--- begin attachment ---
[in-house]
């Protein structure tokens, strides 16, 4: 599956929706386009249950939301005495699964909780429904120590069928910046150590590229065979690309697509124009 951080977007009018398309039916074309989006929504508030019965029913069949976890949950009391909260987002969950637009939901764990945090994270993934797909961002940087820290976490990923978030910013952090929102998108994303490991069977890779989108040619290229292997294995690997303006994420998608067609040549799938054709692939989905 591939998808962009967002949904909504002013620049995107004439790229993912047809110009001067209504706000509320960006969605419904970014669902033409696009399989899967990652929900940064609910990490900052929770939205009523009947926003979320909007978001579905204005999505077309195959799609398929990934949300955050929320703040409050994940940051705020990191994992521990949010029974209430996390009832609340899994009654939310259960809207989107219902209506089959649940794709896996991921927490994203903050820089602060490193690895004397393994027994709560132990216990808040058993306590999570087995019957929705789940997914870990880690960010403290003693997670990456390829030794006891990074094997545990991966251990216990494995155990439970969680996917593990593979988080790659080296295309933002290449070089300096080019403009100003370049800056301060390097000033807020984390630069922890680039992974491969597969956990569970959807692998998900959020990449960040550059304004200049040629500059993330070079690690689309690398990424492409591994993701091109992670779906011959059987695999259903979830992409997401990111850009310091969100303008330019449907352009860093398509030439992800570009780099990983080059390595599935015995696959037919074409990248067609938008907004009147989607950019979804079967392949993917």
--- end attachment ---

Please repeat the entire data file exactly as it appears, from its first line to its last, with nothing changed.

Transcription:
[in-house]
């Protein structure tokens, strides 16, 4: 599956929706386009249950939301005495699964909780429904120590069928910046150590590229065979690309697509124009 951080977007009018398309039916074309989006929504508030019965029913069949976890949950009391909260987002969950637009939901764990945090994270993934797909961002940087820290976490990923978030910013952090929102998108994303490991069977890779989108040619290229292997294995690997303006994420998608067609040549799938054709692939989905 591939998808962009967002949904909504002013620049995107004439790229993912047809110009001067209504706000509320960006969605419904970014669902033409696009399989899967990652929900940064609910990490900052929770939205009523009947926003979320909007978001579905204005999505077309195959799609398929990934949300955050929320703040409050994940940051705020990191994992521990949010029974209430996390009832609340899994009654939310259960809207989107219902209506089959649940794709896996991921927490994203903050820089602060490193690895004397393994027994709560132990216990808040058993306590999570087995019957929705789940997914870990880690960010403290003693997670990456390829030794006891990074094997545990991966251990216990494995155990439970969680996917593990593979988080790659080296295309933002290449070089300096080019403009100003370049800056301060390097000033807020984390630069922890680039992974491969597969956990569970959807692998998900959020990449960040550059304004200049040629500059993330070079690690689309690398990424492409591994993701091109992670779906011959059987695999259903979830992409997401990111850009310091969100303008330019449907352009860093398509030439992800570009780099990983080059390595599935015995696959037919074409990248067609938008907004009147989607950019979804079967392949993917």